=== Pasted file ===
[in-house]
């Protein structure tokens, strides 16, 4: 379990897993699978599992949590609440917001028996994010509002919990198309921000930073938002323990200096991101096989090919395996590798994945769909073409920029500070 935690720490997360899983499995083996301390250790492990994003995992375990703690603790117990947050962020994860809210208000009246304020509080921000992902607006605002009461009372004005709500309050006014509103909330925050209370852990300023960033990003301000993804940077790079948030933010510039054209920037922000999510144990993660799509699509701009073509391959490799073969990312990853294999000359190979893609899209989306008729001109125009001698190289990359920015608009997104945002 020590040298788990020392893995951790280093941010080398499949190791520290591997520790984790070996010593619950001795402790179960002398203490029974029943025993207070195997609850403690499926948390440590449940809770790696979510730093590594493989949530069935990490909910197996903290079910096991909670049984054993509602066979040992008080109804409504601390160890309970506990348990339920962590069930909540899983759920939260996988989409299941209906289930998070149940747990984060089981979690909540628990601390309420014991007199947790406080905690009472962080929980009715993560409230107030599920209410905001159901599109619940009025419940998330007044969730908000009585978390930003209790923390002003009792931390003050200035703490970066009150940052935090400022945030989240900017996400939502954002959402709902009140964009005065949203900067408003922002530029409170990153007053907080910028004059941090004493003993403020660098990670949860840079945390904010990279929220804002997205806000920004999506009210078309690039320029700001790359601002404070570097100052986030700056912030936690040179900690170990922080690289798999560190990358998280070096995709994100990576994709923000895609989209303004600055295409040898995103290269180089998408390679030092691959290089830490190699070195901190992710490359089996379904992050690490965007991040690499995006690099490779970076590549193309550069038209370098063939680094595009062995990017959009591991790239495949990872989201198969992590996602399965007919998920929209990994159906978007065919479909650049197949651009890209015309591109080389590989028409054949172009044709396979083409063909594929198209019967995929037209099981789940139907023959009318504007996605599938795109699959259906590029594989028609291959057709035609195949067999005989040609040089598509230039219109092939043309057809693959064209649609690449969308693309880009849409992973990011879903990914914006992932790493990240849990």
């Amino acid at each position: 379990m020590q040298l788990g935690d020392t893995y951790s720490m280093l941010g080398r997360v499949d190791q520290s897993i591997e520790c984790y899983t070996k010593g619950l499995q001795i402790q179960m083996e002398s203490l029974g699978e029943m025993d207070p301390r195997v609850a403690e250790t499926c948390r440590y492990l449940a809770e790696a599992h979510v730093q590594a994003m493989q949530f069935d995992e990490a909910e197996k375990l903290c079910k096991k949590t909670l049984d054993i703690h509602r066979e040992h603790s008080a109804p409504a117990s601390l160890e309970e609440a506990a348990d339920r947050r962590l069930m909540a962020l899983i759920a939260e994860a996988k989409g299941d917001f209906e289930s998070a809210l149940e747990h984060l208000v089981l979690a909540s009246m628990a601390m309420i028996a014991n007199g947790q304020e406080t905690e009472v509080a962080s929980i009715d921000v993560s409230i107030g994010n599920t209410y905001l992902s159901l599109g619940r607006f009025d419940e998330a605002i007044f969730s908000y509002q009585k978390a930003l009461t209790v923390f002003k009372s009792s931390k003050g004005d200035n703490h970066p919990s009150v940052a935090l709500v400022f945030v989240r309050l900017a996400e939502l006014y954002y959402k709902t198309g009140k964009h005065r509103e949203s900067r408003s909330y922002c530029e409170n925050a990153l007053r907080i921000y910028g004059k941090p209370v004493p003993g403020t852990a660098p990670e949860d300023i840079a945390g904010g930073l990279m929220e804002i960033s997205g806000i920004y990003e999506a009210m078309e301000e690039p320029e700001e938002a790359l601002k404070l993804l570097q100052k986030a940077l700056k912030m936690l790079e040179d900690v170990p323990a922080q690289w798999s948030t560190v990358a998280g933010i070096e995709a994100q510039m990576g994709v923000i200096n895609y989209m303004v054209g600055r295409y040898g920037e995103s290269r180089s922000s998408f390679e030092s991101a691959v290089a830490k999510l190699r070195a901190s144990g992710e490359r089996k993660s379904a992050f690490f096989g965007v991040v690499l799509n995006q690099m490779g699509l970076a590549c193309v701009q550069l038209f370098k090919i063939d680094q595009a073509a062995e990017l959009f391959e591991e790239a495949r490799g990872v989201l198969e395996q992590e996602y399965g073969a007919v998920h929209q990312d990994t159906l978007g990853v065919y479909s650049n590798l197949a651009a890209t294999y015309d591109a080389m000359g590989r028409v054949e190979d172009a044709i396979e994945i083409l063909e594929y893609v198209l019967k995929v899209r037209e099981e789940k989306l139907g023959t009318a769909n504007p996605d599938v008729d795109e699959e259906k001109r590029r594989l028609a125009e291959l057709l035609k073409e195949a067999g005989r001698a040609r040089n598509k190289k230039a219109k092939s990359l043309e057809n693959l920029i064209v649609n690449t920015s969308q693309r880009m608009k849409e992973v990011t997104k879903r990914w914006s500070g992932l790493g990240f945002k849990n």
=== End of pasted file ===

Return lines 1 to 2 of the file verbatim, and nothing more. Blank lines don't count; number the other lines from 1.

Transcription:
[in-house]
């Protein structure tokens, strides 16, 4: 379990897993699978599992949590609440917001028996994010509002919990198309921000930073938002323990200096991101096989090919395996590798994945769909073409920029500070 935690720490997360899983499995083996301390250790492990994003995992375990703690603790117990947050962020994860809210208000009246304020509080921000992902607006605002009461009372004005709500309050006014509103909330925050209370852990300023960033990003301000993804940077790079948030933010510039054209920037922000999510144990993660799509699509701009073509391959490799073969990312990853294999000359190979893609899209989306008729001109125009001698190289990359920015608009997104945002 020590040298788990020392893995951790280093941010080398499949190791520290591997520790984790070996010593619950001795402790179960002398203490029974029943025993207070195997609850403690499926948390440590449940809770790696979510730093590594493989949530069935990490909910197996903290079910096991909670049984054993509602066979040992008080109804409504601390160890309970506990348990339920962590069930909540899983759920939260996988989409299941209906289930998070149940747990984060089981979690909540628990601390309420014991007199947790406080905690009472962080929980009715993560409230107030599920209410905001159901599109619940009025419940998330007044969730908000009585978390930003209790923390002003009792931390003050200035703490970066009150940052935090400022945030989240900017996400939502954002959402709902009140964009005065949203900067408003922002530029409170990153007053907080910028004059941090004493003993403020660098990670949860840079945390904010990279929220804002997205806000920004999506009210078309690039320029700001790359601002404070570097100052986030700056912030936690040179900690170990922080690289798999560190990358998280070096995709994100990576994709923000895609989209303004600055295409040898995103290269180089998408390679030092691959290089830490190699070195901190992710490359089996379904992050690490965007991040690499995006690099490779970076590549193309550069038209370098063939680094595009062995990017959009591991790239495949990872989201198969992590996602399965007919998920929209990994159906978007065919479909650049197949651009890209015309591109080389590989028409054949172009044709396979083409063909594929198209019967995929037209099981789940139907023959009318504007996605599938795109699959259906590029594989028609291959057709035609195949067999005989040609040089598509230039219109092939043309057809693959064209649609690449969308693309880009849409992973990011879903990914914006992932790493990240849990």